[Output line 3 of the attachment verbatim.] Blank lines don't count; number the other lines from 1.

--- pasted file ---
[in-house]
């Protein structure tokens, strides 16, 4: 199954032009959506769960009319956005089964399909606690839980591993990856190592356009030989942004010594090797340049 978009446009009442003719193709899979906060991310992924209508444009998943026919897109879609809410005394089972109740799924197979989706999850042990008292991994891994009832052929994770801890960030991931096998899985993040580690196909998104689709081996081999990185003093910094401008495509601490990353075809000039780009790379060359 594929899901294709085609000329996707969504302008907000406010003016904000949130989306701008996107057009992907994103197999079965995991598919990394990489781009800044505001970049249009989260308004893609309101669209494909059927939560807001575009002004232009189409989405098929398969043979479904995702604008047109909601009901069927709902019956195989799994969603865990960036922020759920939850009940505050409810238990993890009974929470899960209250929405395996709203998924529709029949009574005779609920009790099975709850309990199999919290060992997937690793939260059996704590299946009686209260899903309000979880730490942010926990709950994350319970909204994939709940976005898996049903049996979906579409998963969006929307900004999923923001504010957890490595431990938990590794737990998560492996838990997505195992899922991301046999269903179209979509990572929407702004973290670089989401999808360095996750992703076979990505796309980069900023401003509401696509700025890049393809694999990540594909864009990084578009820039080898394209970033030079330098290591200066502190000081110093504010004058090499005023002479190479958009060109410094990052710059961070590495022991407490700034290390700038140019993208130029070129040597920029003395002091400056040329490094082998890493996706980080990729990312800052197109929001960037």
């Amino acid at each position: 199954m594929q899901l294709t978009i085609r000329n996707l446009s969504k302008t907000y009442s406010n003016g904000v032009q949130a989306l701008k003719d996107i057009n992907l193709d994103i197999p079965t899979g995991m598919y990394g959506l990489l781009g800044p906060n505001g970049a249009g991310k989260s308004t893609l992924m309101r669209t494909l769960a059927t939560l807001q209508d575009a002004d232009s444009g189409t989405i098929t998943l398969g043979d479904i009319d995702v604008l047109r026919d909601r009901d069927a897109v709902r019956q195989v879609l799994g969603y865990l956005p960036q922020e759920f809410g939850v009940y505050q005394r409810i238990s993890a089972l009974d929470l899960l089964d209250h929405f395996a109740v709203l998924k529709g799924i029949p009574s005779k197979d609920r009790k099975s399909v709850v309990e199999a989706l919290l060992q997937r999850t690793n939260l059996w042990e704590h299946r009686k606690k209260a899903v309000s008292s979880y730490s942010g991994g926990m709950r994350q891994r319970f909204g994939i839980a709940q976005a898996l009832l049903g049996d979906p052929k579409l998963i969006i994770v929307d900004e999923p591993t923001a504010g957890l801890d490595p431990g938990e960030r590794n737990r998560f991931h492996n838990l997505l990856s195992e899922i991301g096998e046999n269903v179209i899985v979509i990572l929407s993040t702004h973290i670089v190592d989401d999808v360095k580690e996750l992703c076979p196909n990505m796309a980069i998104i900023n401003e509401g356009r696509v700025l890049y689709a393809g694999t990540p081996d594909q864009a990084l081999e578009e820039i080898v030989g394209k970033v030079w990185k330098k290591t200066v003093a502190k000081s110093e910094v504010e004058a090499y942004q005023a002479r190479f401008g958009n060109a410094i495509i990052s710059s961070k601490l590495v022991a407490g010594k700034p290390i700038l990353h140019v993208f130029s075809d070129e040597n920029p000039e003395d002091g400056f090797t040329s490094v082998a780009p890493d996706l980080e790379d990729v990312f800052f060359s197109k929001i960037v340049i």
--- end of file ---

């Amino acid at each position: 199954m594929q899901l294709t978009i085609r000329n996707l446009s969504k302008t907000y009442s406010n003016g904000v032009q949130a989306l701008k003719d996107i057009n992907l193709d994103i197999p079965t899979g995991m598919y990394g959506l990489l781009g800044p906060n505001g970049a249009g991310k989260s308004t893609l992924m309101r669209t494909l769960a059927t939560l807001q209508d575009a002004d232009s444009g189409t989405i098929t998943l398969g043979d479904i009319d995702v604008l047109r026919d909601r009901d069927a897109v709902r019956q195989v879609l799994g969603y865990l956005p960036q922020e759920f809410g939850v009940y505050q005394r409810i238990s993890a089972l009974d929470l899960l089964d209250h929405f395996a109740v709203l998924k529709g799924i029949p009574s005779k197979d609920r009790k099975s399909v709850v309990e199999a989706l919290l060992q997937r999850t690793n939260l059996w042990e704590h299946r009686k606690k209260a899903v309000s008292s979880y730490s942010g991994g926990m709950r994350q891994r319970f909204g994939i839980a709940q976005a898996l009832l049903g049996d979906p052929k579409l998963i969006i994770v929307d900004e999923p591993t923001a504010g957890l801890d490595p431990g938990e960030r590794n737990r998560f991931h492996n838990l997505l990856s195992e899922i991301g096998e046999n269903v179209i899985v979509i990572l929407s993040t702004h973290i670089v190592d989401d999808v360095k580690e996750l992703c076979p196909n990505m796309a980069i998104i900023n401003e509401g356009r696509v700025l890049y689709a393809g694999t990540p081996d594909q864009a990084l081999e578009e820039i080898v030989g394209k970033v030079w990185k330098k290591t200066v003093a502190k000081s110093e910094v504010e004058a090499y942004q005023a002479r190479f401008g958009n060109a410094i495509i990052s710059s961070k601490l590495v022991a407490g010594k700034p290390i700038l990353h140019v993208f130029s075809d070129e040597n920029p000039e003395d002091g400056f090797t040329s490094v082998a780009p890493d996706l980080e790379d990729v990312f800052f060359s197109k929001i960037v340049i």